Scholarly article on topic 'Comparison of Autotrophic and Mixotrophic Cultivation of Green Microalgal for Biodiesel Production'

Comparison of Autotrophic and Mixotrophic Cultivation of Green Microalgal for Biodiesel Production Academic research paper on "Chemical sciences"

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Abstract of research paper on Chemical sciences, author of scientific article — Yu-Ru Li, Wen-Tien Tsai, Yi-Chyun Hsu, Meng-Zhi Xie, Jen-Jeng Chen

Abstract The effects of autotrophic and mixotrophic growth on cell growth and lipid productivity of green microalgae Chodatella sp. were investigated. Carbon dioxide and piggery wastewater served as the carbon and nutrient sources, respectively, for autotrophic and mixotrophic growth. Appropriate doses of each source were found to be beneficial to biomass production. The cultures produced similar fatty acid compositions, which are suitable for biodiesel production. The specific growth rate, biomass production, and lipid productivity obtained with mixotrophic growth were 1.74, 14, and 5.6 times higher than those obtained with autotrophic growth, respectively. The mixotrophic cultivation simultaneously assimilated 99.7% ammonia nitrogen and 75.9% total phosphorus from piggery wastewater, which reduced the required nutrient for the culture of microalgae, thereby reducing the cost of biodiesel production.

Academic research paper on topic "Comparison of Autotrophic and Mixotrophic Cultivation of Green Microalgal for Biodiesel Production"

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Energy Procedia 52 (2014) 371 - 376

Comparison of autotrophic and mixotrophic cultivation of green microalgal for biodiesel production

Yu-Ru Li1, Wen-Tien Tsai1, Yi-Chyun Hsu2, Meng-Zhi Xie3, Jen-Jeng Chen4* 1Graduate Institute of Bioresources, National Pingtung University of Science and Technology, Pingtung 91201, Taiwan 2 Department of Environmental Engineering, Kun Shan University, Tainan 71003, Taiwan 3Department of Pharmacy and Graduate Institute of Pharmaceutical Technology, Tajen University, Pingtung 90741, Taiwan 4*Graduate Institute of Environmental Management, Tajen University, Pingtung 90741, Taiwan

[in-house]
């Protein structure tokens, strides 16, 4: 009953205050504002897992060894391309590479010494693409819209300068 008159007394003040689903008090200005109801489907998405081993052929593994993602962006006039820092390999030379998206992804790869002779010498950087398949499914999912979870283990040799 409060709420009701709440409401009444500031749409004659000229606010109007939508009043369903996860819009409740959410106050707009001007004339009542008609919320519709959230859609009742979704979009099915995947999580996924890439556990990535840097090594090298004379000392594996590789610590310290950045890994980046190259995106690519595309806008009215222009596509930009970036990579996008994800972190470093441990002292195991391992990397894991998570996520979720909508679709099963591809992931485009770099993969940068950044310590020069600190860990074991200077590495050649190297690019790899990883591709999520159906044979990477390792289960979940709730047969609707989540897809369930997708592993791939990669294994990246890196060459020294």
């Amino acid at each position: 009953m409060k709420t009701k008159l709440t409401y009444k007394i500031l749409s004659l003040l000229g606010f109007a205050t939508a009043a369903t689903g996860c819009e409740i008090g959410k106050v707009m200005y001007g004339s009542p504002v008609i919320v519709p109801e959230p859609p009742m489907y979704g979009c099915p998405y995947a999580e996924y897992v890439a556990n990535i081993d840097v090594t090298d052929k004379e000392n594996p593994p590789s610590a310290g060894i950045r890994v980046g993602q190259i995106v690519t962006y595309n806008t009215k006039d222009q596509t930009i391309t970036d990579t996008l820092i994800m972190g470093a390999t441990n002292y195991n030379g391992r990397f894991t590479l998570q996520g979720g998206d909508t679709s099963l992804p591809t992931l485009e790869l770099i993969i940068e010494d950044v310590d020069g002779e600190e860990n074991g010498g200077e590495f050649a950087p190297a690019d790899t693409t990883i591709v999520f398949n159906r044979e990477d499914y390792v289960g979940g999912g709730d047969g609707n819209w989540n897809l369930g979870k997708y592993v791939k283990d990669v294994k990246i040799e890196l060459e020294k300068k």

Abstract

The effects of autotrophic and mixotrophic growth on cell growth and lipid productivity of green microalgae Chodatella sp. were investigated. Carbon dioxide and piggery wastewater served as the carbon and nutrient sources, respectively, for autotrophic and mixotrophic growth. Appropriate doses of each source were found to be beneficial to biomass production. The cultures produced similar fatty acid compositions, which are suitable for biodiesel production. The specific growth rate, biomass production, and lipid productivity obtained with mixotrophic growth were 1.74, 14, and 5.6 times higher than those obtained with autotrophic growth, respectively. The mixotrophic cultivation simultaneously assimilated 99.7% ammonia nitrogen and 75.9% total phosphorus from piggery wastewater, which reduced the required nutrient for the culture of microalgae, thereby reducing the cost of biodiesel production.

Keywords: autotrophic, biodiesel production, mixotrophic

Introduction

Despite many microalgae being exceedingly rich in lipid content as biodiesel feedstock, limitations such as efficacy and cost-competitiveness must be addressed [1, 2]. One of the methods used for reducing the cost of algal biomass is to integrate wastewater treatment with algae biomass production [3]. For example, Lau et al. [4] reported that over 90% of N content and 80% of P content were removed by Chlorella vulgaris from primary treated sewage. A similar microalgal strain, Chlorella pyrenoidosa, in soybean processing wastewater was demonstrated not only to remove 78% of soluble organic carbon, 89% of total nitrogen (TN), and 70% of total phosphate (TP), but also attained an average biomass productivity of 0.64 g/Ld with an average lipid content of 37% [5]. Sydney et al. [6] found that Botryococcus braunii is able to remove N and P nutrients (79.63%) from treated domestic wastewater, and accumulate oil with a dry biomass of up to 36%. The lipid profiles of this extracted oil are similar to those of oilseed feedstocks.